Reversible Rainbow Crochet Cushion – Tutorial

So I’ve been crocheting for more than three years now….I’ve made endless blankets, toys, coasters, socks, baskets….you name it! But for some reason I’ve never made a crochet cushion.  The other day I looked at our sofa and thought it was in need of a bit of a facelift, and inspired by @sweet_sharna on Instagram (who has the BEST collection of crochet cushions I’ve seen – if you’re not already following her you should be!) I decided to get cracking.  Maybe it’s because of all the grey cloudy weather, and my impatience for summer, that I knew this had to be a happy, bright, colourful cushion. 

I love using cotton – it’s durable and gives great stitch definition, so I opted for  Rico Creative Cotton.  The colours are fantastic and it’s Aran weight which I think is perfect for this cushion.   Here’s a list of what you will need if you want to have a go at making this cushion:

– Rico Creative Cotton (50g balls)  in the following shades:

White (x2), Turquoise, Light Green, Candy Pink, Light Yellow and Cherry.

– 4x buttons (I used 20mm sized ones from John Lewis)

– a 3.5mm crochet hook (I used a Clover Amour)

– cushion pad – this cover fits a 45cm x 35cm size cushion

– a wool needle for sewing in your ends

– a needle and thread for sewing on your buttons

One side of my cushion is made up of mini granny squares in the 5 colours (not white).  These are so quick and easy to make as you’re only making one round.  If you’re not familiar with how to make these here’s a brief explanation.

  

Ch 5, and slip stitch into first chain stitch to join which makes your foundation ring.

Ch 3, then do two treble crochet stitches (UK terms) into the middle of the ring. *Ch3, then 3tc into the ring* Repeat between ‘*’ twice more – this will give you four ‘clusters’ which will be the sides of your square.  Then Ch3 and slip stitch join to the 3rd chain of your first cluster (the Ch3 youmade after your foundation ring).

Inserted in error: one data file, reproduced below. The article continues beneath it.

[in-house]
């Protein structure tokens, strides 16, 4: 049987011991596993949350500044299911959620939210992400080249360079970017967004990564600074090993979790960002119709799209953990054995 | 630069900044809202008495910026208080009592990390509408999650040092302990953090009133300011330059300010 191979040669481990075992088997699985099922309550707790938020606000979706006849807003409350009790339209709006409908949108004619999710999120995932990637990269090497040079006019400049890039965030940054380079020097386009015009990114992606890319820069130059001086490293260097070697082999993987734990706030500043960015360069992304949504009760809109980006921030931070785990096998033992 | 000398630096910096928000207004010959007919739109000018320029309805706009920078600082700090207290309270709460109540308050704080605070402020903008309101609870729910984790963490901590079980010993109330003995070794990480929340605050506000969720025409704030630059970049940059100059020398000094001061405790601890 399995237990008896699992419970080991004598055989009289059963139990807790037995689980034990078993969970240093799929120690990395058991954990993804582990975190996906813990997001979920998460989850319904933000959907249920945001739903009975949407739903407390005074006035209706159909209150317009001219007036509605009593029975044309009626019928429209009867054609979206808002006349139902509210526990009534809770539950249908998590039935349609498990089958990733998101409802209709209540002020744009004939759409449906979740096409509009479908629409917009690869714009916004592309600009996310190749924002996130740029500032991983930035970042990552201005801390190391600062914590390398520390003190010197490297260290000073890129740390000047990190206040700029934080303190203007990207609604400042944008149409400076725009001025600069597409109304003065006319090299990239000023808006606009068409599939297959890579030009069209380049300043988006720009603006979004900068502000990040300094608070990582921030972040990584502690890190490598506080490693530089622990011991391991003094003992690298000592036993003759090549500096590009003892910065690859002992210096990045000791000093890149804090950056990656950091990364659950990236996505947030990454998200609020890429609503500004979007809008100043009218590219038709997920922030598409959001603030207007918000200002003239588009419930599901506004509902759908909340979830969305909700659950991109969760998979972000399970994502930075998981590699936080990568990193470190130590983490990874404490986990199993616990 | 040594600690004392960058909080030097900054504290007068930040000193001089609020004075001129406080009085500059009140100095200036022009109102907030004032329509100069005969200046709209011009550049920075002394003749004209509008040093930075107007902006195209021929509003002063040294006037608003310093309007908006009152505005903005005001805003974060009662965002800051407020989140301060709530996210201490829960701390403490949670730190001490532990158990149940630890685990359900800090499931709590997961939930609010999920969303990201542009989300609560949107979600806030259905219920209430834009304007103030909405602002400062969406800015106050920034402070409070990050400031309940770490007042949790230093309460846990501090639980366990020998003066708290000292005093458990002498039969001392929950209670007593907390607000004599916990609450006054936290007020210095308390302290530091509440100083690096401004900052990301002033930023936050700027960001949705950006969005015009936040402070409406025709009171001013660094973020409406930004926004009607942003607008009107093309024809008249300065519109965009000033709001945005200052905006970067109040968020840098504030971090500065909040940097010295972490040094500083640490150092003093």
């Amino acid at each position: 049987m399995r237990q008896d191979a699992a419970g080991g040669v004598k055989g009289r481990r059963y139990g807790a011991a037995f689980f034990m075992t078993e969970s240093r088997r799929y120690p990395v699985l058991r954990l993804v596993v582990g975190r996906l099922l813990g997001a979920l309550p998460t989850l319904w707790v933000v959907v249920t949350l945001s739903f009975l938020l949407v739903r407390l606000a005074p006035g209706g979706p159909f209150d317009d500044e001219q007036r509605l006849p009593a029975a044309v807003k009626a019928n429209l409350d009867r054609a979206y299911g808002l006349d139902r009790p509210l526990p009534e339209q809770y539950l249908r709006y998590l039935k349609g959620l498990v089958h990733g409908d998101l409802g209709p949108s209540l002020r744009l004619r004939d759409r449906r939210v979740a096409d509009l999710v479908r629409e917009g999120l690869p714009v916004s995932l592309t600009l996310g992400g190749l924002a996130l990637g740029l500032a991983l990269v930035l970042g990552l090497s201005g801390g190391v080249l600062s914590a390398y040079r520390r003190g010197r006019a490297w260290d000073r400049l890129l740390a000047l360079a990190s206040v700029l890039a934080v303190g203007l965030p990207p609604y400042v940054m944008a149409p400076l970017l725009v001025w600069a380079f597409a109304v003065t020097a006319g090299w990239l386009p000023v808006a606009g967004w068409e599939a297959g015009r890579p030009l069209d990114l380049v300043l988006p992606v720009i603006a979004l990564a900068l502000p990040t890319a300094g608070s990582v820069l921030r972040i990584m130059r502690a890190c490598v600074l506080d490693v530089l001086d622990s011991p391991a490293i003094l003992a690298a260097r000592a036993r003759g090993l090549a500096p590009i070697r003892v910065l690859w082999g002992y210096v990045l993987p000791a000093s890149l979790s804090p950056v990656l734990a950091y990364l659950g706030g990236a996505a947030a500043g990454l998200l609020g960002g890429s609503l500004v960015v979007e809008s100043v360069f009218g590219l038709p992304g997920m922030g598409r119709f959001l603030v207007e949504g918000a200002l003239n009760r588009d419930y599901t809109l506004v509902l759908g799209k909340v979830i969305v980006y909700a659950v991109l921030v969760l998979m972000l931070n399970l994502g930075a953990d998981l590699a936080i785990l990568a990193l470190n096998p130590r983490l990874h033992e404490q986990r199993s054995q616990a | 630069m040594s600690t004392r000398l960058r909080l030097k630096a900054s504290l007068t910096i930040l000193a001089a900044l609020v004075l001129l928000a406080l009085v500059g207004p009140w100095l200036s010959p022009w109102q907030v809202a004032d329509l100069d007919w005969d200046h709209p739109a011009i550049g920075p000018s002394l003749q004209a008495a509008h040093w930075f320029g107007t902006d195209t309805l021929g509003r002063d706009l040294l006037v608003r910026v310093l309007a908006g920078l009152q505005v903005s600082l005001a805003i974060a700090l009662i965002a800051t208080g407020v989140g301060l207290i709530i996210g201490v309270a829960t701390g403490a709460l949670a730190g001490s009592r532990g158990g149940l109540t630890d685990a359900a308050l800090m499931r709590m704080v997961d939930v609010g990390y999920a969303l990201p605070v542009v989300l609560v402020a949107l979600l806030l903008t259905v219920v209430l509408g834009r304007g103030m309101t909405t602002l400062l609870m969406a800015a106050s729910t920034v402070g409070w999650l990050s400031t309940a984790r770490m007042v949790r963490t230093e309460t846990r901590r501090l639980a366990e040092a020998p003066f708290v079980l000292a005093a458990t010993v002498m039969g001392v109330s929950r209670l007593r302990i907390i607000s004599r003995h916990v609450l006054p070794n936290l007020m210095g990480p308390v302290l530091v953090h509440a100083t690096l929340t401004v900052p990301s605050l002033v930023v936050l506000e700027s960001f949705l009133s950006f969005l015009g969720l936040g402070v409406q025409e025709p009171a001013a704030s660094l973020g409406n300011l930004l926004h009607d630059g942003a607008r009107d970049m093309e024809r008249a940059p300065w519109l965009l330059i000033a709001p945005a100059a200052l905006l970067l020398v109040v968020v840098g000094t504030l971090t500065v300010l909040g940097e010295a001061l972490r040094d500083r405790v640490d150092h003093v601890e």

Cut a tail, and pull it through the last loop on your hook to fasten off.

You will need 56 of these mini squares (it will be 8 wide and 7 down) so make 11 of each and 1 extra in any colour (I had an extra green one).

The second round of the squares is done in white and is also how the squares are joined, using the Join As You Go method – if you’ve not done this before it’s worth learning as it saves a lot of time, Attic 24 has a great tutorial here. Here’s a picture of the layout I used – I didn’t want any colours too close together so there is an order to it but without it looking too planned (I hope!)

  

It’s worth checking at this point that it’s looking the right size for your cushion pad.  On a 3.5mm hook my squares were 5cm square once the white round was added.  If yours are slightly smaller you could always add a border of double crochet (or two rows if it needs it) to get to the required size.  If you place it on top of your cushion it should just reach the seams on the sides.

The back of my cushion I decided to do in Granny Stripes.  There was a few reasons for this…I was a little bored of making granny squares by now….I’d used up all my white yarn joining the squares together, but had loads of the coloured cotton left…and why not have a different pattern on the other side?! it makes it reversible and you get two different looks!

My chain for my stripes was 84ch +2 (in all honesty if I did it again I’d make it 81+2 or maybe even 78 +2 as my back was a teeny bit bigger than the front).  Again if you need a good tutorial for granny stripes Attic 24 is fantastic (can you tell I’m a fan!?) – here’s a link to her version. If you’ve been doing them for ages just crack on!  Here’s the colour order for my stripes…

  

My cushion back was 31 rows (not inc the chain and DC first row). But check the size as you go along and compare it to the size of your cushion front made of granny squares.

Then of course you have the fun of sewing in the ends….all those ends……

   

 

Once all the ends are sewn in we can then join the cushion parts together.  You’ll need to join them on three sides – if you’re looking at the cushion the right way up, we’ll join the right hand side, then the top, then the left hand side.